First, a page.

Why does the order in which I put my guitar/bass pedals matter?
For example, why does the compressor needs to be the first one in the order?
This is a complicated subject. The answer depends on which effects pedals you are using. The best way to learn the results of putting your pedals in a different order is simply to plug them together in different configurations and listen to the results.
For example, a compressor works best if it is first, because a compressor works best if it receives a completely clean guitar signal that has not been changed by other effects. If you were to run your guitar into a digital delay first, making a large amount of echo sounds, the compressor would not be able to compress the echo-inflected signal effectively and the sound would be very unnatural.
You would also probably not want to use a modulation effect (reverb, echo, flanger, phase shifter) first and then send that signal to a distortion pedal. All of the crisp echoes and tonal changes in the sound (from a flanger or phase shifter, for example) would be smeared together by the distortion pedal, creating a muddy and indistinct sound. You would probably want the distortion pedal to be first, and then to send the distorted sound to the modulation effect.
Again, if you have several separate effects pedals, you should simply experiment with different orders of pedals and let your ear be the judge.
Some pedals such a fuzz pedals or wahs are very temperamental about the order in which they're placed. Typically, these two types of pedals like to see the signal straight from the guitar, before other pedals and especially before any buffered pedals. It's an impedance thing, although you'll have to Google the specifics about that.
Long story short, a fuzz after another pedal usually sounds like crap when compared to when it's first in the chain.
The short answer is yes, it matters. How much it matters, and whether it matters to you, depends on your pedals, the combinations in which you use them, and your desired sound.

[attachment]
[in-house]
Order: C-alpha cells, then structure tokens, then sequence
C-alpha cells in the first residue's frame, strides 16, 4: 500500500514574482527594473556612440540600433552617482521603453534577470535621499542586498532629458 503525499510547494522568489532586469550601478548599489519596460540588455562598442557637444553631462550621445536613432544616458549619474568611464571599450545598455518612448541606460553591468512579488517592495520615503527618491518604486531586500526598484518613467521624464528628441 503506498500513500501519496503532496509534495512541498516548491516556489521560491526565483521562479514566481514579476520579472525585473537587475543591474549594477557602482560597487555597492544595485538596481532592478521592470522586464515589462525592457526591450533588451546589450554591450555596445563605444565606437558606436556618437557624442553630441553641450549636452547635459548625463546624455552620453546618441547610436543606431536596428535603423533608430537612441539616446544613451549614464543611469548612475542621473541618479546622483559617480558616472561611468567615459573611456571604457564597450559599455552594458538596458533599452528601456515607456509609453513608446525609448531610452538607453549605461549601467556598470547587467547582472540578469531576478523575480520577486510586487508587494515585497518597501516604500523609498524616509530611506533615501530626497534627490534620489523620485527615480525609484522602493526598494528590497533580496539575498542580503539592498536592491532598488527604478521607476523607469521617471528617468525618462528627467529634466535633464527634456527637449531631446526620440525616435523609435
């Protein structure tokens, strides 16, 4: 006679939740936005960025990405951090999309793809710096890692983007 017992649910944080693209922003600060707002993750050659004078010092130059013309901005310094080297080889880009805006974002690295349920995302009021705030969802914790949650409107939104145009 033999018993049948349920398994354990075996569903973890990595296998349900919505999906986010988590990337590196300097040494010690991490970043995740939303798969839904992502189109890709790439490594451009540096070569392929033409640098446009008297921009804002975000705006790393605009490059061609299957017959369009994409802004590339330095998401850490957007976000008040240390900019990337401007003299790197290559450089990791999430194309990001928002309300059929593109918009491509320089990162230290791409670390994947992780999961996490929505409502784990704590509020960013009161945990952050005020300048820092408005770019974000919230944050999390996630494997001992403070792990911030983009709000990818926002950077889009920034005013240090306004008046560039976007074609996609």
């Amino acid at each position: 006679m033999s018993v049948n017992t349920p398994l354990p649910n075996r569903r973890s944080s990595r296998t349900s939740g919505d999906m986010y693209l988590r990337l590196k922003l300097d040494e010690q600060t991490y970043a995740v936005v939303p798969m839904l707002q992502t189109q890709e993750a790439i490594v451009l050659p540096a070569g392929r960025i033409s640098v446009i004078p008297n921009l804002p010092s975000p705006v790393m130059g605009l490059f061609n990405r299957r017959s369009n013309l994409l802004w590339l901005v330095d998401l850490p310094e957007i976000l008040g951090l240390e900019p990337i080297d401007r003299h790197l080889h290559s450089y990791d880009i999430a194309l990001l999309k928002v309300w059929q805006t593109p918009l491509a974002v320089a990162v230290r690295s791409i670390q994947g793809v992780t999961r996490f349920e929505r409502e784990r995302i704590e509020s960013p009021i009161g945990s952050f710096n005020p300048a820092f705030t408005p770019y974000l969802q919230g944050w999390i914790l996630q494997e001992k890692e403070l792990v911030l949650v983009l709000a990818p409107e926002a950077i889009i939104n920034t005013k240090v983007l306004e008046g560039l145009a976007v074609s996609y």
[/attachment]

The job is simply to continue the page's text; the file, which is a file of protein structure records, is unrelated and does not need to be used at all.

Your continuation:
Here are some general rules that most people follow; nothing's hard and fast:
Now, given all that, you are free to follow absolutely none of it. The number one rule is "experiment"; you will get different sounds by putting different pedals in different places, and what you want may not be what the next guy wants. If you want your sound to decay from a mild break-up back to clean, but a relatively constant volume level throughout instead of a volume dropoff, then by all means put your compressor after your overdrive pedal. If you want to emulate an overdriven Fender Twin Reverb, then you should definitely put your reverb before your overdrive pedal. If you want angry, sharp, dirty nu-metal grind, then put the EQ last so you can further scoop your distortion pedal's output. A looper can go almost anywhere; it depends on whether you want the looped signal to always have the effects that were on when you recorded the loop track, or if you want to be able to switch the looped sound from clean to dirty. Anything goes; you won't kill any pedal by putting anything else before or after it. What matters is your sound and how you want to get it.
Pedals often have a different effect depending on the pitch and volume etc. of the sound going into them. If a pedal changes one of these attributes of the sound, it means the behaviour of every pedal after it could be changed.
Let's say you're only using an autowah pedal. It will respond to the volume of the signal, giving loud notes/chords quite a different shape and tone from quiet ones.
If you put a compressor on after it, the autowah pedal still affects the tone and shape of the sound in the same way. The only difference is that the dynamic range (i.e. volume differences) of the final output are reduced.
If you swap the pedals over so the compressor is first, you're altering the dynamic range going into the autowah. That means it won't vary the tone as much between the loud and quiet bits, so the overall effect is reduced. That may or may not be desirable, depending on what you want to achieve.
Volume is just one example, but it isn't the only consideration. It's often a question of just experimenting with effect orders to see what gives you the best overall sound.